Live from ISMAR ’08: Latest and Greatest in Augmented Reality Applications

It’s getting late in the second day of ISMAR ’08 and things are heating up…the current session is about my favorite topic: Augmented Reality applications.

Unfortunately, I missed the first talk (had a brilliant interview with Mark Bullinghurst) by Raphael Grasset about the Design of a Mixed-Reality Book: Is It Still a Real Book?

I will do my best to catch up.

Next, Tsutomu Miyashita and Peter Meier (Metaio) are on stage to present an exciting project that games alfresco covered in our Museum roundup: An Augmented Reality Museum Guide a result of a partnership between Louvre-DNP Museum lab and Metaio.

Miyashita introduces the project and describes the two main principles of this application are Works appreciation and guidance.

Peter describes the technology requirements:

  • guide the user through the exhibition and provide added value to the exhibitions
  • integrate with an audio guide service
  • no markers or large area trackin – only optical and mobile trackers

Technology used was Metaio’s Unifeye SDK, with a special program developed for the museum guide. Additional standard tools (such as Maia) were used for the modeling. All the 3d models were loaded on the mobile device. The location recognition was performed based on the approach introduced by Reitmayr and Drummond: Robust model based outdoor augmented reality (ISMAR 2006)

600 people experienced the “work appreciation” and 300 people the guidance application.

The visitors responses ranged from “what’s going on?” to “this is amazing!”.

In web terms, the AR application created a higher level of “stickiness”. Users came back to see the art work and many took pictures of the exhibits. The computer graphics definitely captured the attention of users. It especially appealed to young visitors.

The guidance application got high marks : ” I knew where I had to go”, but on the flip side, the device was too heavy…

In conclusion, in this broad exposure of augmented reality to a wide audience, the reaction was mostly positive. it was a “good” surprise from the new experience. Because this technology is so new to visitors, there is a need to keep making it more and more intuitive.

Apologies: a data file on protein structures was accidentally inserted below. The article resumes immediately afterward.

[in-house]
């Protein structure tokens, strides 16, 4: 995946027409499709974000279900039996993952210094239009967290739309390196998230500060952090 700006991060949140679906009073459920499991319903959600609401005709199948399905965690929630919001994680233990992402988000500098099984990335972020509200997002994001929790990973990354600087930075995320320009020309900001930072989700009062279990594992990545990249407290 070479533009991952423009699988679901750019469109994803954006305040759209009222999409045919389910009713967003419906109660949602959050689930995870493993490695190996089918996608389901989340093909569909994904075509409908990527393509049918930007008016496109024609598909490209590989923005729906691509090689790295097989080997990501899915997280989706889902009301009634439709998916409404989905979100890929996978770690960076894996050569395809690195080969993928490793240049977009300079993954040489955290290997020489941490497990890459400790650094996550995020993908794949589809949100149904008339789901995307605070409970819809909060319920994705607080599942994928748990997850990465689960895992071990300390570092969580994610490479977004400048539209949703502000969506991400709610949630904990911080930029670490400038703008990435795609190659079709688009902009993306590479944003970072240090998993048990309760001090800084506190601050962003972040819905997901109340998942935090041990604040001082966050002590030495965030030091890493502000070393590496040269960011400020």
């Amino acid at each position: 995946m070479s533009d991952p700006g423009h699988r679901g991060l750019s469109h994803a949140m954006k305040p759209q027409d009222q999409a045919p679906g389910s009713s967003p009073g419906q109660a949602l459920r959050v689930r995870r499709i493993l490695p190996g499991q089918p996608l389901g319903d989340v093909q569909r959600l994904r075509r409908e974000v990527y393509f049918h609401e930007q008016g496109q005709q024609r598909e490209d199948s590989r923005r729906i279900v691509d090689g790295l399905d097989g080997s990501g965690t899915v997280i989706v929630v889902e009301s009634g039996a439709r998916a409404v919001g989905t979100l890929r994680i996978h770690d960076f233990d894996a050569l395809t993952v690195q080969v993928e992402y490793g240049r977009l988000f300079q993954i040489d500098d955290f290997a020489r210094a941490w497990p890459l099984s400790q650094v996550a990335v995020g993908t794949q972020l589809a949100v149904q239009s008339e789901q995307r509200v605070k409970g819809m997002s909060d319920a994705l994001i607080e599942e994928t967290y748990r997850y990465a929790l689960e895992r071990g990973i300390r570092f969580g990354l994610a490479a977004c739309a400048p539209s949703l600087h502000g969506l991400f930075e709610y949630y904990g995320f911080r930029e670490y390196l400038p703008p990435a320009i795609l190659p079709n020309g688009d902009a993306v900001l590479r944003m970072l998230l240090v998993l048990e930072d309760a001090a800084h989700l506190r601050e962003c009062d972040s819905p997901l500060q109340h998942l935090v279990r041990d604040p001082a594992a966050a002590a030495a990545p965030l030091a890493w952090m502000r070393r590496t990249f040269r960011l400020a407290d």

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Third and last for this session is John Quarles discussing A Mixed Reality System for Enabling Collocated After Action Review (AAMVID)

Augmented reality is a great too for Training.

Case in point: Anesthesia education – keeping the patient asleep through anesthetic substance.

How cold we use AR to help educate the students on this task?

After action review is used in the military for ages: discussing after performing a task what happened? how did I do? what can I do better?

AR can provide two functions: review a fault test + provide directed instruction repetition.

With playback controls on a magic lens, the student can review her own actions, see the expert actions in the same situation, while viewing extra information about how the machine works (e.g. flow of liquids in tubes) – which is essentially real time abstract simulation of the machine.

The result of a study with testers showed that users prefer Expert Tutorial Mode which collocates expert log with realtime interaction.

Educators, on the other hand, can Identify trends in the class and modify the course accordingly.
Using “Gaze mapping” the educator can see where many students are pointing their magic lens and unearth an issue that requires a different teaching method. In addition, educators can see statistics of student interactions.

Did students prefer the “magic lens” or a desktop?

Desktop was good for personal review (afterward) which the Magic lens was better for external review.

The conclusion is that an after action review using AR works. Plus it’s a novel assessment tool for educators.

And the punch line: John Quarles would have killed to have such an After action review to help him practice for this talk…:-)

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From ISMAR ’08 Program:

Applications

  • Design of a Mixed-Reality Book: Is It Still a Real Book?
    Raphael Grasset, Andreas Duenser, Mark Billinghurst
  • An Augmented Reality Museum Guide
    Tsutomu Miyashita, Peter Georg Meier, Tomoya Tachikawa, Stephanie Orlic, Tobias Eble, Volker Scholz, Andreas Gapel, Oliver Gerl, Stanimir Arnaudov, Sebastian Lieberknecht
  • A Mixed Reality System for Enabling Collocated After Action Review
    John Quarles, Samsun Lampotang, Ira Fischler, Paul Fishwick, Benjamin Lok

The End Of Museums As We Know It

As the light at the end of the (summer vacation) tunnel is almost insight, let me ask you a reflective question:

Where do kids prefer to be on a summer day:

(a) Museums

(b) Theme parks